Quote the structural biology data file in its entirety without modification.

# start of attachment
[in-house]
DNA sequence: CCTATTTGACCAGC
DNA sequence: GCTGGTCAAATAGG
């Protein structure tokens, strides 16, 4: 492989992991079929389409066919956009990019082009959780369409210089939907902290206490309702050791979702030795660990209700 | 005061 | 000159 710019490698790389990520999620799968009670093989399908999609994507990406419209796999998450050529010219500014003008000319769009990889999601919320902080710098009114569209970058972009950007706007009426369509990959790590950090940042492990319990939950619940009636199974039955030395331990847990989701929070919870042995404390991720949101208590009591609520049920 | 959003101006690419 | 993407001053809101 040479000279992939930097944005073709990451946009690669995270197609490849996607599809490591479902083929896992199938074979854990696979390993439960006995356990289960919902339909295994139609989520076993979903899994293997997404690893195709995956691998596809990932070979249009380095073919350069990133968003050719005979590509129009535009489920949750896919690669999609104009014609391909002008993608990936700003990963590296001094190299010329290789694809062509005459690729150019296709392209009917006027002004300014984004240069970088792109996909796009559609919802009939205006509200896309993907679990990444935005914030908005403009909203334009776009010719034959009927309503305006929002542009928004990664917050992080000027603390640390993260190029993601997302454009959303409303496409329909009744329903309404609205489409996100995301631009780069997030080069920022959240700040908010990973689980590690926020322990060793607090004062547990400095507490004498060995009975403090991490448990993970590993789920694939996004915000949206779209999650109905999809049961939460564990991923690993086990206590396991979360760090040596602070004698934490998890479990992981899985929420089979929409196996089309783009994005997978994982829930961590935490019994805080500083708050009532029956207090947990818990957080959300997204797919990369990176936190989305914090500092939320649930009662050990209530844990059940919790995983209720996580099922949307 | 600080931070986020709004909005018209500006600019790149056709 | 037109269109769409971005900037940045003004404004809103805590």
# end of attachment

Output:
[in-house]
DNA sequence: CCTATTTGACCAGC
DNA sequence: GCTGGTCAAATAGG
């Protein structure tokens, strides 16, 4: 492989992991079929389409066919956009990019082009959780369409210089939907902290206490309702050791979702030795660990209700 | 005061 | 000159 710019490698790389990520999620799968009670093989399908999609994507990406419209796999998450050529010219500014003008000319769009990889999601919320902080710098009114569209970058972009950007706007009426369509990959790590950090940042492990319990939950619940009636199974039955030395331990847990989701929070919870042995404390991720949101208590009591609520049920 | 959003101006690419 | 993407001053809101 040479000279992939930097944005073709990451946009690669995270197609490849996607599809490591479902083929896992199938074979854990696979390993439960006995356990289960919902339909295994139609989520076993979903899994293997997404690893195709995956691998596809990932070979249009380095073919350069990133968003050719005979590509129009535009489920949750896919690669999609104009014609391909002008993608990936700003990963590296001094190299010329290789694809062509005459690729150019296709392209009917006027002004300014984004240069970088792109996909796009559609919802009939205006509200896309993907679990990444935005914030908005403009909203334009776009010719034959009927309503305006929002542009928004990664917050992080000027603390640390993260190029993601997302454009959303409303496409329909009744329903309404609205489409996100995301631009780069997030080069920022959240700040908010990973689980590690926020322990060793607090004062547990400095507490004498060995009975403090991490448990993970590993789920694939996004915000949206779209999650109905999809049961939460564990991923690993086990206590396991979360760090040596602070004698934490998890479990992981899985929420089979929409196996089309783009994005997978994982829930961590935490019994805080500083708050009532029956207090947990818990957080959300997204797919990369990176936190989305914090500092939320649930009662050990209530844990059940919790995983209720996580099922949307 | 600080931070986020709004909005018209500006600019790149056709 | 037109269109769409971005900037940045003004404004809103805590």